If you’ve lost a ring or jewelry, something metal, regardless of value, whether in the sand or water, I can find it for you. Call Mark Greul of Naples Florida (239) 500-7464 (RING).
As my Sunday was winding down; a newlywed couple, Clint and Samantha were frantically looking for Clint’s lost wedding ring. The newlyweds had just returned from a two week honeymoon. Normally returning to the extended stay parking lot at the Hampton Inn would be effortless. However, while Clint and Samantha were vacationing the snow came down, over 40 inches of the stuff. Needless to say their car was buried in snow. So the deadly concoction of cold wet snow and bare hands made a newlyweds ring fly into oblivion. A call to Samantha’s sister brought up the Ring Finders and my contact info. and the search was on. I scanned the spot where the car sat and around where the snow from the car had been tossed. The parking lot they were in was full so I was doing my best to not get a false signal from the Ford F 250 and a Toyota. Digging out the snow around the other cars didn’t produce the ring. Looking in the cracks of the newlyweds car didn’t produce the ring. Scanning every thing one more time also didn’t produce Clint’s ring. I even looked under the Ford and Toyota with a light. This all was a means to and end, because I had my trx pinpointer and was not going to give up. So by process of elimination I pinpointed around each tire of both of the other cars. Just behind the Toyota passenger tire, my pinpointer went off. Clint’s wedding ring was Found Finally. The crazy thing was I had already removed the light snow around that tire and the ring melted its way into the harder snow that had been there a while. Warm rings that fall in snow like to sink as fast as a hot knife through butter. Thank you Clint and Samantha for trusting in the Ring Finders and May your marriage always have a special place in your hearts and may you both have the desire to discover loves true gifts.
We’ve been getting some snow here almost every day for a week and people are starting to lose things in it. I received a call from Zac about his lost cell phone. His friend Amy posted on her face book page about me finding her keys and so he thought he would give me a try to help find his phone.
We met on Jan. 25th in the afternoon at the park where he lost it. He had been sledding and playing in the snow when it was lost. He said he did an online search and the phone showed up in the park until the battery died.
We walked out in the snow to an area he thought we should start at. The second signal was his phone buried in the snow. He was very happy to have his phone back.
I received a call from Mark yesterday looking for help finding a gold ring that was lost by his Dad 20 years ago in the garden.Mark explained that he is getting married and would like to find and use the ring as his wedding ring. Knowing that in January in Alberta the ground is frozen and like cement up to a meter down, I advised Mark that I would gladly come out to search for the ring but with one caveat he would have to be willing to dig in the frozen ground. He agreed and we met at the acreage that was his childhood home. I must add here that Mark had received permission from the new owners for us to conduct the search.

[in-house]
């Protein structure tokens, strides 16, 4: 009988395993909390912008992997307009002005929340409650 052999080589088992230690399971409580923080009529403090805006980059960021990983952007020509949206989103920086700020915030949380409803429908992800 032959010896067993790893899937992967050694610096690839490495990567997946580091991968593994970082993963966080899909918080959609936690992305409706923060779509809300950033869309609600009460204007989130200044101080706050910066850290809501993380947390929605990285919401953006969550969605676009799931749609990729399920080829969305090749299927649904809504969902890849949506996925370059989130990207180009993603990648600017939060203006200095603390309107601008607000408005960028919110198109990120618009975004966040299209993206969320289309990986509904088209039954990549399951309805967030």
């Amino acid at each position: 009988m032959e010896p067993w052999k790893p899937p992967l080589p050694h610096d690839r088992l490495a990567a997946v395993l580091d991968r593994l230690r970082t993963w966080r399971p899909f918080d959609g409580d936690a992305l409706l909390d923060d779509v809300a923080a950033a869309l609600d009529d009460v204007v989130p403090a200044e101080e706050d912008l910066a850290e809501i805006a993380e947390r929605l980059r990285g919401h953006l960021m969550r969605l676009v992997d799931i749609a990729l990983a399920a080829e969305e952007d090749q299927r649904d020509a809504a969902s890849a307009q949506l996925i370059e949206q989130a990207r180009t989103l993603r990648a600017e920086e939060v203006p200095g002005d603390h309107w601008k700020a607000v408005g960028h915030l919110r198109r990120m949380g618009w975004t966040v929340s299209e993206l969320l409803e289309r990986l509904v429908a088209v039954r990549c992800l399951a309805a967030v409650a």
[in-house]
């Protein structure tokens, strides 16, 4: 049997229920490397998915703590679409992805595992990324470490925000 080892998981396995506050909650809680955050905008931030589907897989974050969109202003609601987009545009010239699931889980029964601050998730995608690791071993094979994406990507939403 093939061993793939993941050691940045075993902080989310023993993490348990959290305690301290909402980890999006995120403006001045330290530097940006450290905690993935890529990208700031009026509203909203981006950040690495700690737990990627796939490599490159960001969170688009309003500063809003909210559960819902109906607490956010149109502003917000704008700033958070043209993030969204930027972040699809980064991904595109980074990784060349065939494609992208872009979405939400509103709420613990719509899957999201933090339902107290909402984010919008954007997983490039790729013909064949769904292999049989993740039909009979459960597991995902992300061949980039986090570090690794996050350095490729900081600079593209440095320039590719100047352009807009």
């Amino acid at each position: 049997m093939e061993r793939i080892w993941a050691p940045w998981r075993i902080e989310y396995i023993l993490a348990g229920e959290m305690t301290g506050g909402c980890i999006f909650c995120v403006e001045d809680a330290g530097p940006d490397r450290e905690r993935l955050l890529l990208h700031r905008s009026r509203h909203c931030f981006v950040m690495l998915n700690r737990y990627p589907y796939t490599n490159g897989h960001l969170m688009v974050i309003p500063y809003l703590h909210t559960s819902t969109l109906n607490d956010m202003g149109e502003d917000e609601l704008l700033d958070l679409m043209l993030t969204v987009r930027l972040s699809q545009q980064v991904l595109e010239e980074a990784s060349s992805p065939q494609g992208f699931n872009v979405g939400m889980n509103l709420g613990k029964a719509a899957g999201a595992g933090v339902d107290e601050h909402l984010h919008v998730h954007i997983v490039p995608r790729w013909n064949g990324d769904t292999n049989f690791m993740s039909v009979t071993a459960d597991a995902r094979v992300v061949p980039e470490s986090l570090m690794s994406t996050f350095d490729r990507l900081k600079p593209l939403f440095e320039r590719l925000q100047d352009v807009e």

I met Mark at the acreage at 3 pm today.It was a balmy 5° C ( approx 41° F ) as we started our hunt with Mark trying to remember where the garden was because things had changed quite a bit in the past 20 years. The garden was now a horse paddock and the fences had been moved. He selected an area that seemed to be close to accurate, according to memory.
We went to work, me with my Garret AT-Pro metal detector and pinpointer probe and Mark with an electric drill that had a long auger bit and a heavy construction claw hammer.
I would identify the potential targets and Mark would chip away at the ground. I identified approximately 13 targets, most were 10 to 20 cm deep in the solidly frozen turf. I was marking the targets with rocks, at target number 12, I asked Mark to roll a rock over to me to Mark a target that sounded good he rolled a large rock under the fence toward me and it stopped right over the target area, we laughed and thought that must be an omen.After digging all the rest of the targets and coming up with pull tabs, foil and shards of metal it was time to dig the number 12 hole, which took a lot of effort on Marks behalf. As he loosened the soil and scraped it out of the hole I would check the tailings and then the hole for a signal.The hole kept getting deeper and deeper.Just as we were starting to think it was more junk, a glint of gold showed then another and another.Yes, it was the long lost ring, unfortunately it was in many pieces whether from years of soil tilling or from Marks vigorous digging efforts we will never know but we did recover his Dad’s wedding band lost for 20 years.Mark may get the ring reconstructed, never the less, he was pleased to have the ring back in the family where it belongs.
It’s never too long to recover lost treasures just ask The Ring Finders.